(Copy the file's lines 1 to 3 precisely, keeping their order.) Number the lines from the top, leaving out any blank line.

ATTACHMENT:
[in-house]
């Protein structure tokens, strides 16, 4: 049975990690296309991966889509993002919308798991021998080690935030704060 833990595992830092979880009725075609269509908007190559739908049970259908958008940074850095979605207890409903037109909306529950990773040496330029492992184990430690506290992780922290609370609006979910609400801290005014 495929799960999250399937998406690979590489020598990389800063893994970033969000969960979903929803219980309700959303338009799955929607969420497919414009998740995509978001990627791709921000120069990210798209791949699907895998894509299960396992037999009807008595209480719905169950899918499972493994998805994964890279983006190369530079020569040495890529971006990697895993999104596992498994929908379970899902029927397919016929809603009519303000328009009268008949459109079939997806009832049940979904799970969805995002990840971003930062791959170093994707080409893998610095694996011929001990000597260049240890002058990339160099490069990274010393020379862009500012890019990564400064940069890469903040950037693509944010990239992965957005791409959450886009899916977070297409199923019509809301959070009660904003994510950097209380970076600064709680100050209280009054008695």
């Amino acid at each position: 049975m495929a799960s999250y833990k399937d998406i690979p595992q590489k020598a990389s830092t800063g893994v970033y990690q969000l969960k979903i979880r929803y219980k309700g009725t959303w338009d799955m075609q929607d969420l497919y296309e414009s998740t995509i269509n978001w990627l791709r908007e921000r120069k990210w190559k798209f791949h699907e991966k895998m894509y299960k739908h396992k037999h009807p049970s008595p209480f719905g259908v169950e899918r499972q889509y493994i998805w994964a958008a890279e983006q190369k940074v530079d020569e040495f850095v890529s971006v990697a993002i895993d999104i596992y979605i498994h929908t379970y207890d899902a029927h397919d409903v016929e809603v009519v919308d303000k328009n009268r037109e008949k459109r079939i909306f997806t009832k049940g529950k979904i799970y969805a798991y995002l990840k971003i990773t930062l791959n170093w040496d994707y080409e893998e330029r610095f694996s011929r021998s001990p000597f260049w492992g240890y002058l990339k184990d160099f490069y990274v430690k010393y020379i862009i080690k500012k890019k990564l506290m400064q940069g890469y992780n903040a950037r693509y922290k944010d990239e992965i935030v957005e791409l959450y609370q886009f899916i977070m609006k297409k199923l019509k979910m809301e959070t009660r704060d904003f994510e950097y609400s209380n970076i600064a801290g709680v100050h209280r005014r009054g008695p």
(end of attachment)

[in-house]
């Protein structure tokens, strides 16, 4: 049975990690296309991966889509993002919308798991021998080690935030704060 833990595992830092979880009725075609269509908007190559739908049970259908958008940074850095979605207890409903037109909306529950990773040496330029492992184990430690506290992780922290609370609006979910609400801290005014 495929799960999250399937998406690979590489020598990389800063893994970033969000969960979903929803219980309700959303338009799955929607969420497919414009998740995509978001990627791709921000120069990210798209791949699907895998894509299960396992037999009807008595209480719905169950899918499972493994998805994964890279983006190369530079020569040495890529971006990697895993999104596992498994929908379970899902029927397919016929809603009519303000328009009268008949459109079939997806009832049940979904799970969805995002990840971003930062791959170093994707080409893998610095694996011929001990000597260049240890002058990339160099490069990274010393020379862009500012890019990564400064940069890469903040950037693509944010990239992965957005791409959450886009899916977070297409199923019509809301959070009660904003994510950097209380970076600064709680100050209280009054008695």
């Amino acid at each position: 049975m495929a799960s999250y833990k399937d998406i690979p595992q590489k020598a990389s830092t800063g893994v970033y990690q969000l969960k979903i979880r929803y219980k309700g009725t959303w338009d799955m075609q929607d969420l497919y296309e414009s998740t995509i269509n978001w990627l791709r908007e921000r120069k990210w190559k798209f791949h699907e991966k895998m894509y299960k739908h396992k037999h009807p049970s008595p209480f719905g259908v169950e899918r499972q889509y493994i998805w994964a958008a890279e983006q190369k940074v530079d020569e040495f850095v890529s971006v990697a993002i895993d999104i596992y979605i498994h929908t379970y207890d899902a029927h397919d409903v016929e809603v009519v919308d303000k328009n009268r037109e008949k459109r079939i909306f997806t009832k049940g529950k979904i799970y969805a798991y995002l990840k971003i990773t930062l791959n170093w040496d994707y080409e893998e330029r610095f694996s011929r021998s001990p000597f260049w492992g240890y002058l990339k184990d160099f490069y990274v430690k010393y020379i862009i080690k500012k890019k990564l506290m400064q940069g890469y992780n903040a950037r693509y922290k944010d990239e992965i935030v957005e791409l959450y609370q886009f899916i977070m609006k297409k199923l019509k979910m809301e959070t009660r704060d904003f994510e950097y609400s209380n970076i600064a801290g709680v100050h209280r005014r009054g008695p």